Blue Mountain Ranch has been operated by three generations of the Bill Allen family since 1947.

Susie Allen Graf, the Allens’ daughter, now owns the camp. She manages the camp with her two sons, who also provide maintenance of the camp.

Park County commissioners designated Blue Mountain Ranch camp as a Park County Historical Landmark Nov. 21.

Bill Allen purchased the 80-acre homestead and potato farm in 1946 to develop a summer football training camp. He was the athletic director and coached football at a Texas high school.

He bought an old school bus to transport the youth from the Dallas/Fort Worth area, Wichita Falls and Amarillo, Texas, to Blue Mountain for two weeks of football training.

In 1947, he and the football players built the Beaver Lodge. It contained sleeping quarters, a kitchen and a dining area.

Also built that year were an outdoor basketball court, athletic field, a picnic area and a bathhouse.

By 1951, three boys’ cabins and a reservoir on Fish Creek were built.

In 1953, Allen purchased 160 acres of an old dairy ranch. It is seven miles southwest of the camp. The camp used the property for horse pastures and wilderness camping.

By 1954, the mess hall, nurse’s cabin and a shooting range were added to the camp facilities.

Several other youth camps were built in Park County as the state, and nation, ushered in an era of tourism and recreation in the early 20th century.

The railroads, and later the automobile, facilitated the growth of tourism and youth camps.

The first known youth camp in Colorado, E.M. Byers Home for Boys, was established between Shawnee and Grant in 1920 by Elizabeth Byer. She facilitated youth camping trips to the area as early as 1896.

A youth camp at Insmont was also built in 1920, and Camp Santa Maria, one mile east of Grant, was built in 1930.

In the Lake George and Florissant area, camps didn’t spring up until after World War II. Then three, with Blue Mountain being one, were established in the same general area south of Lake George from 1946 to 1948.

Camps in other areas of the county were also established after the war. IdRaHaJe, north of Bailey, was established in 1948.

Blue Mountain Ranch camp is the oldest in Park County that has been continuously operated by the same family and is one of the oldest youth camps in the state.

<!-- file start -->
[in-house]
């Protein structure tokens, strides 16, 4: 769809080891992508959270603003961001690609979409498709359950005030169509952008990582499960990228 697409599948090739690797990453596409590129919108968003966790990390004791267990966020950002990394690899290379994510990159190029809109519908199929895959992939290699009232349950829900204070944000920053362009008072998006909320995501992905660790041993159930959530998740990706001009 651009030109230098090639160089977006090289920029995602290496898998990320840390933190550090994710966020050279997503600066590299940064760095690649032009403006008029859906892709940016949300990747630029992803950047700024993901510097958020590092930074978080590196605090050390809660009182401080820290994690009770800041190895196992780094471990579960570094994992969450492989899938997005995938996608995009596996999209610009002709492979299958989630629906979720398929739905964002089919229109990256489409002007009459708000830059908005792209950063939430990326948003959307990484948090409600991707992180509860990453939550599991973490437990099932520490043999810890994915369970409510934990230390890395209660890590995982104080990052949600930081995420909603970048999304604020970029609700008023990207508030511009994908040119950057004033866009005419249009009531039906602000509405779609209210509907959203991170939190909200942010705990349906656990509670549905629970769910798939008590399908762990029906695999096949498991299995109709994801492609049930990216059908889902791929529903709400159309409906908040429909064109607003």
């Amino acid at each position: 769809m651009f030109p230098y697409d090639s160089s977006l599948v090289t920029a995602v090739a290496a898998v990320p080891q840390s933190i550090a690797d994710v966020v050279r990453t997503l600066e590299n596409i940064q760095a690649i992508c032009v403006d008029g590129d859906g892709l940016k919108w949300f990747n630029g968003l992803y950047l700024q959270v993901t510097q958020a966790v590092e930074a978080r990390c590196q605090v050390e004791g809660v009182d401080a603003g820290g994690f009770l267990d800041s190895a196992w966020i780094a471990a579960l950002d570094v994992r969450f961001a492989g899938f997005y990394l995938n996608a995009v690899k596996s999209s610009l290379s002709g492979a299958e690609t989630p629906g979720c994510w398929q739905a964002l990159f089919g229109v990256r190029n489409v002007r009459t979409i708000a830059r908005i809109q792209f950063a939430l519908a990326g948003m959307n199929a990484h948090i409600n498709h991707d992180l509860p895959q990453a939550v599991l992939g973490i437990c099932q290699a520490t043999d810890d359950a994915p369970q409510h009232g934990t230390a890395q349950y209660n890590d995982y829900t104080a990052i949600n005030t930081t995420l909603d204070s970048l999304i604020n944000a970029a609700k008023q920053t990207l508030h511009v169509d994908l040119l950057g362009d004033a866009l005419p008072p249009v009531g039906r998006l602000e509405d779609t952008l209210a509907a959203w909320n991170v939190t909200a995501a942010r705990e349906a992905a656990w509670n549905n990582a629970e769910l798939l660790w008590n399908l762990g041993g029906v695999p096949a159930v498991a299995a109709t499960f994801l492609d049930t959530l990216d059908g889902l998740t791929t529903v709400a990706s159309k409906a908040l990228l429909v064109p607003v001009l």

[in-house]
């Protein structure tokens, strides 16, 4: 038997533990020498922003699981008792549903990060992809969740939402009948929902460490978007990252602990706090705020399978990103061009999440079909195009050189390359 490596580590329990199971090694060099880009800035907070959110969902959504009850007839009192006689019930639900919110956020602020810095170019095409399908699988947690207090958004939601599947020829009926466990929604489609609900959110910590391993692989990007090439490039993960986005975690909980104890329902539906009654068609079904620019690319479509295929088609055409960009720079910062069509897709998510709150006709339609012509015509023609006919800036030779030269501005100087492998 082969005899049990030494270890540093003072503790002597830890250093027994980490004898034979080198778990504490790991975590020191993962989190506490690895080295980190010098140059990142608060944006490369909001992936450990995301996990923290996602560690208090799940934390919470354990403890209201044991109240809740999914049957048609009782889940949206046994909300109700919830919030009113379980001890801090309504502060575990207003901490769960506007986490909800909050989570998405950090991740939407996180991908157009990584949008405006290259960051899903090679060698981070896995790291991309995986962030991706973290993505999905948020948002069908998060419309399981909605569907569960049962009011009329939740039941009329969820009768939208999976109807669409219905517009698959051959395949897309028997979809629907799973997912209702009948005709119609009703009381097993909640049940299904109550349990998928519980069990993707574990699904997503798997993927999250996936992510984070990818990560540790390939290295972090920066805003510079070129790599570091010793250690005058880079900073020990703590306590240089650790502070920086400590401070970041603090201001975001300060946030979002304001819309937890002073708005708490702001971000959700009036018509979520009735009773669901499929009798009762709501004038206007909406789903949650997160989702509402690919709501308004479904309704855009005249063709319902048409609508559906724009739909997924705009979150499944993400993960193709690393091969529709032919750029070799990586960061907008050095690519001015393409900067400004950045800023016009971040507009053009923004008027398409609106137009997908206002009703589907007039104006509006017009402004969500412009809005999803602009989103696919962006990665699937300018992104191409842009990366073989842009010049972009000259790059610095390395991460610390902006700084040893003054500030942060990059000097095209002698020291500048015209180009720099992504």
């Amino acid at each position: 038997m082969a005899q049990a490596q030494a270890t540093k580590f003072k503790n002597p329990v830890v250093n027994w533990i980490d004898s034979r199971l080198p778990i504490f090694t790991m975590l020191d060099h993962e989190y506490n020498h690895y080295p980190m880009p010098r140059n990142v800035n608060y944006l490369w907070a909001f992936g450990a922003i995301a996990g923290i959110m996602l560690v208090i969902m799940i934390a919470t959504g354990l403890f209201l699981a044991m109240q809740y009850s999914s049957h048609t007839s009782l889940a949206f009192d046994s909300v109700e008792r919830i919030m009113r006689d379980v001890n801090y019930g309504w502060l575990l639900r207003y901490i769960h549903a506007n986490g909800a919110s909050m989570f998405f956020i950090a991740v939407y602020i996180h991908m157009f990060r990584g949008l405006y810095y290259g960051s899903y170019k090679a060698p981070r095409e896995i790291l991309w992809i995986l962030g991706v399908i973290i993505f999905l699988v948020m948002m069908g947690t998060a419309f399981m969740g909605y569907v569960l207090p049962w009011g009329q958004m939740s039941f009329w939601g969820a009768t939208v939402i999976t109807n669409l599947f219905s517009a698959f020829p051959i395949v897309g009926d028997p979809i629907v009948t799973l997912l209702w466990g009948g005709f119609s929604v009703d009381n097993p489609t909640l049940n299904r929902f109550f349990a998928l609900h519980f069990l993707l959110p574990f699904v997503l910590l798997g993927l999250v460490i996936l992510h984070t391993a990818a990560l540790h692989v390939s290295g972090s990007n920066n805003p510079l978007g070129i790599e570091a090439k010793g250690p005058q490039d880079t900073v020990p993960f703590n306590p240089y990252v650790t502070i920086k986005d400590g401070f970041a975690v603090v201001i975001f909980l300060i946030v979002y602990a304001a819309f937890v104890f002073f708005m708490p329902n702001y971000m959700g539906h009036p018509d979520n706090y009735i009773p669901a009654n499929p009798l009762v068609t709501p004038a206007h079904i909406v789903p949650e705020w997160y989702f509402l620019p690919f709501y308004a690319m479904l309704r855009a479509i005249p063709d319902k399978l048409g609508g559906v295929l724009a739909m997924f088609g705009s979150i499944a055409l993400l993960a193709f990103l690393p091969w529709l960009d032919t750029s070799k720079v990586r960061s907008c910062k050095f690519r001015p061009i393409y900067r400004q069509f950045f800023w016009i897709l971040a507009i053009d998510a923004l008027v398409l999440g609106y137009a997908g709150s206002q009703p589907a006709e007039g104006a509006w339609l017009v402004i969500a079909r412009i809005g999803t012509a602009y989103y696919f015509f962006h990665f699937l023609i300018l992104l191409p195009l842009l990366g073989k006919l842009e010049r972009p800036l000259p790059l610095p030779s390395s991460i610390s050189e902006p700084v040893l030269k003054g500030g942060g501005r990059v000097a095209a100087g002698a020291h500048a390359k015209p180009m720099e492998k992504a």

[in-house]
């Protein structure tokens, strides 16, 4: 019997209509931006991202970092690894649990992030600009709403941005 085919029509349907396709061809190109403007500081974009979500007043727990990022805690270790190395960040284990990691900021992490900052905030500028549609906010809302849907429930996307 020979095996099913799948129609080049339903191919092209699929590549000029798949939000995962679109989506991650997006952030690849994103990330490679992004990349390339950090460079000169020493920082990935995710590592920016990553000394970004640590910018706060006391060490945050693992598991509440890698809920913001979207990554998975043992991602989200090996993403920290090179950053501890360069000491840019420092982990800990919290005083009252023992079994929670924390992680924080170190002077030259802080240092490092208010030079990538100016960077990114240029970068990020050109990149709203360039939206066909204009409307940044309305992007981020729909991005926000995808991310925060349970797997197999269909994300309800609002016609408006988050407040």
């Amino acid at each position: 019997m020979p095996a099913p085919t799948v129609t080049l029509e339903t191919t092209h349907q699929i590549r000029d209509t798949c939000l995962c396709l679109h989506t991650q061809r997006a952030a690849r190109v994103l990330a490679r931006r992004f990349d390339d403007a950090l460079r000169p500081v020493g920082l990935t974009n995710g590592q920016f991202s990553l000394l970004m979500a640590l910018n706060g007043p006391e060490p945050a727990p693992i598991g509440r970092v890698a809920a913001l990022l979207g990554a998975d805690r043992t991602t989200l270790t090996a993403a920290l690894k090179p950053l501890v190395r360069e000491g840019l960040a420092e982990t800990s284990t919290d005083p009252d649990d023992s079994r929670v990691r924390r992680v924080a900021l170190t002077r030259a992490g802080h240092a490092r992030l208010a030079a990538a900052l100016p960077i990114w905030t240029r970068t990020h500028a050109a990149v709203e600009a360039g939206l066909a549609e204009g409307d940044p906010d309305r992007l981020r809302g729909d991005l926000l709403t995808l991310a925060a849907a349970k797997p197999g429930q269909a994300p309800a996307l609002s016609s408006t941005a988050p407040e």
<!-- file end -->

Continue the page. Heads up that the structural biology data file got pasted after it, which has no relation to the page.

As Blue Mountain camp grew, more buildings were constructed and activities were added.

Activities included horseback riding, fishing, tennis, basketball, swimming, boating, rifle shooting, a ropes course and rock climbing.

Another growth period in  the 1970s occurred after a nearby girls’ camp closed.

Three girls’ cabins, a second fire pit, arts and crafts building, tennis courts, a recreation  hall and amphitheater were added. Three additional boys’ cabins were built. A second recreation hall was built in 1998.

In 1985, the Graf’s built a new house and garage. A total of 65 structures are on the two camp properties, with 39 contributing to the historical designation.

2020 proposed county budget

Assistant County Manager Cindy Gharst gave a presentation of the 2020 budget, but no total revenue or expenditures were given.

Dollar amounts are rounded by The Flume.

Gharst said three laws limit yearly revenue by different amounts and the county is required to use the most restrictive.

First, the Gallagher Amendment limits revenue growth to 5.5 percent each year. Using that, the mill levy would be 23.6 or $11.3 million in property tax.

Second, the mill levy of the county when Taxpayer Bill of Rights was approved by voters in 1992. That was 24.06 or $11.5 million.

Park County citizens voted to exempt some revenue, such as sales tax, grants, state and federal revenue from TABOR in the late 1990s.

Revenues not exempt are property tax, fees, permits and fines.

TABOR limits revenue to last year’s revenue base plus growth and inflation.

The 2020 TABOR limit calculations include $10.6 million base, 0.88 percent local growth and 2 percent Consumer Price Index (inflation). This limits TABOR revenue to 19.93 mills and $9.58 million in property taxes.

Most of the increase, $8.59 million, is allocated to the general fund. Public works, human services and retirement funds also receive a little of the increase.

Gharst covered the four major funds in the presentation.

Revenue and expenses for the general fund were calculated using two scenarios.

The first was based on departments’ submitted budgets of $15.2 million in revenue and $16.1 in expenses.

This would leave a $3 million fund balance at the end of 2020, which is 19.9 percent ratio fund balance to expenses.

The county usually has a fund balance of around 25 percent to keep the government running the first three months of the next year until property taxes start coming in.

The submitted 2020 general fund revenue was listed as $8.59 million in property tax, $2.2 million in permits, fees and fines, $1.7 million in federal payment in lieu of taxes, $1.7 in other taxes, about $500,000 in jail and intergovernmental revenue and $500,000 in other revenue.

The second scenario has the same revenue except jail income. The slide is listed as “with modification to jail operational expense.”